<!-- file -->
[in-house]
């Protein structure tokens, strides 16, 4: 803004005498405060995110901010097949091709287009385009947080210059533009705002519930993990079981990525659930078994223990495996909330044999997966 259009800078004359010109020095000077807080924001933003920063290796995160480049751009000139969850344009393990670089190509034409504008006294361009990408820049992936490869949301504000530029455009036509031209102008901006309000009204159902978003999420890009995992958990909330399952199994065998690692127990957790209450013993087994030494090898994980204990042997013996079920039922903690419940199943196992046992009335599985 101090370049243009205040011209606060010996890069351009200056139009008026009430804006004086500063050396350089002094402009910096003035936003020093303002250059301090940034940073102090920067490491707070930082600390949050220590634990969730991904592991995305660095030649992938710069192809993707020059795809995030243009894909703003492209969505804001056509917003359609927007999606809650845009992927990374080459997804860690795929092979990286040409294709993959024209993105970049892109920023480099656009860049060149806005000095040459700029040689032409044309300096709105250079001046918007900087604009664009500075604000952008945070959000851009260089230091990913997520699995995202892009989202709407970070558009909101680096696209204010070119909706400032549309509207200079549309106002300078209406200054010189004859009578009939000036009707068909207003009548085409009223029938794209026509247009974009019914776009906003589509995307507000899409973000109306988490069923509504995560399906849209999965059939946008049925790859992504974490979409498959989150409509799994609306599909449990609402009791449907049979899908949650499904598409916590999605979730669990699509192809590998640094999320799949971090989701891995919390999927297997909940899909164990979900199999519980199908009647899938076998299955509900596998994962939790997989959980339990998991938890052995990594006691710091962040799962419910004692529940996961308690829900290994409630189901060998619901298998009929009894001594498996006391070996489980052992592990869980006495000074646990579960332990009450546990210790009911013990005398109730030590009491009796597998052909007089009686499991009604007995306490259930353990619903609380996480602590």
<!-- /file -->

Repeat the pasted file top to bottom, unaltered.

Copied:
[in-house]
């Protein structure tokens, strides 16, 4: 803004005498405060995110901010097949091709287009385009947080210059533009705002519930993990079981990525659930078994223990495996909330044999997966 259009800078004359010109020095000077807080924001933003920063290796995160480049751009000139969850344009393990670089190509034409504008006294361009990408820049992936490869949301504000530029455009036509031209102008901006309000009204159902978003999420890009995992958990909330399952199994065998690692127990957790209450013993087994030494090898994980204990042997013996079920039922903690419940199943196992046992009335599985 101090370049243009205040011209606060010996890069351009200056139009008026009430804006004086500063050396350089002094402009910096003035936003020093303002250059301090940034940073102090920067490491707070930082600390949050220590634990969730991904592991995305660095030649992938710069192809993707020059795809995030243009894909703003492209969505804001056509917003359609927007999606809650845009992927990374080459997804860690795929092979990286040409294709993959024209993105970049892109920023480099656009860049060149806005000095040459700029040689032409044309300096709105250079001046918007900087604009664009500075604000952008945070959000851009260089230091990913997520699995995202892009989202709407970070558009909101680096696209204010070119909706400032549309509207200079549309106002300078209406200054010189004859009578009939000036009707068909207003009548085409009223029938794209026509247009974009019914776009906003589509995307507000899409973000109306988490069923509504995560399906849209999965059939946008049925790859992504974490979409498959989150409509799994609306599909449990609402009791449907049979899908949650499904598409916590999605979730669990699509192809590998640094999320799949971090989701891995919390999927297997909940899909164990979900199999519980199908009647899938076998299955509900596998994962939790997989959980339990998991938890052995990594006691710091962040799962419910004692529940996961308690829900290994409630189901060998619901298998009929009894001594498996006391070996489980052992592990869980006495000074646990579960332990009450546990210790009911013990005398109730030590009491009796597998052909007089009686499991009604007995306490259930353990619903609380996480602590």